Very sparse, I don’t like delving into details much. I like a lot of punchy action.
Q: What fuels your writing? Beer? Coffee? Wine? Warm socks? Where and when do you like to write? What is your creative process? Do you write elaborate outlines or are you are pantser?
Beer, definitely beer.
Usually after the kids go to bed, in front of the TV.
I think of an idea in the car while jamming to tunes and I think for a long time on it, probably too long. Then I start outlining and researching and outlining again. Then I start the actual writing, then repeat the process.
Q: What is your favorite scene to write? Romance? Action? What kind of scenes do you find hard to write, if any? Why? What aspect of your writing do you feel is strongest, and what needs the most improvement?
I like to write romance scenes and I like to write scenes with lots of snappy dialog, I find dialog the easiest to write. The hardest is action. I have to constantly proof them to make sure what I wrote was physically possible or if there were continuity errors. There have been many times when I wrote fight scene and I totally forgot I handcuffed the characters in the first paragraph only to have them duking it out in the third paragraph.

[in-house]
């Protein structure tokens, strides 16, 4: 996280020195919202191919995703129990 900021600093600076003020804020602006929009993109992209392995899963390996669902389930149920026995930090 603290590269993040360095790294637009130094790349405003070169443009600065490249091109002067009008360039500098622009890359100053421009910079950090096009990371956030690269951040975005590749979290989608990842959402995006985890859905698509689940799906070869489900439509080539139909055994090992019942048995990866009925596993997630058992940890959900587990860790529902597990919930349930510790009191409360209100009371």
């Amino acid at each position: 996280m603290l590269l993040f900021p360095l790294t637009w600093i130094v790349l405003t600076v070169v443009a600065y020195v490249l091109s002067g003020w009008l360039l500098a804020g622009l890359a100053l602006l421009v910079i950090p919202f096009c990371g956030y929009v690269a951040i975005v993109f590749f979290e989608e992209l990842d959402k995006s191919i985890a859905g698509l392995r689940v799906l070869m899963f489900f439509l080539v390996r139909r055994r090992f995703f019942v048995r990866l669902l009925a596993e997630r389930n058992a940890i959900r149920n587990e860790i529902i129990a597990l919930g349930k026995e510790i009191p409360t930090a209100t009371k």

I’ve been complimented on my dialogue and I’m pretty comfortable with that. I’m least comfortable with descriptions and introspective talk.
Q: Now, let’s talk about what you write. You are working on the third book of the Non-Compliance trilogy, which is scheduled for release in January 2015. Tell us about the books of the series. What do you think about writing series in general?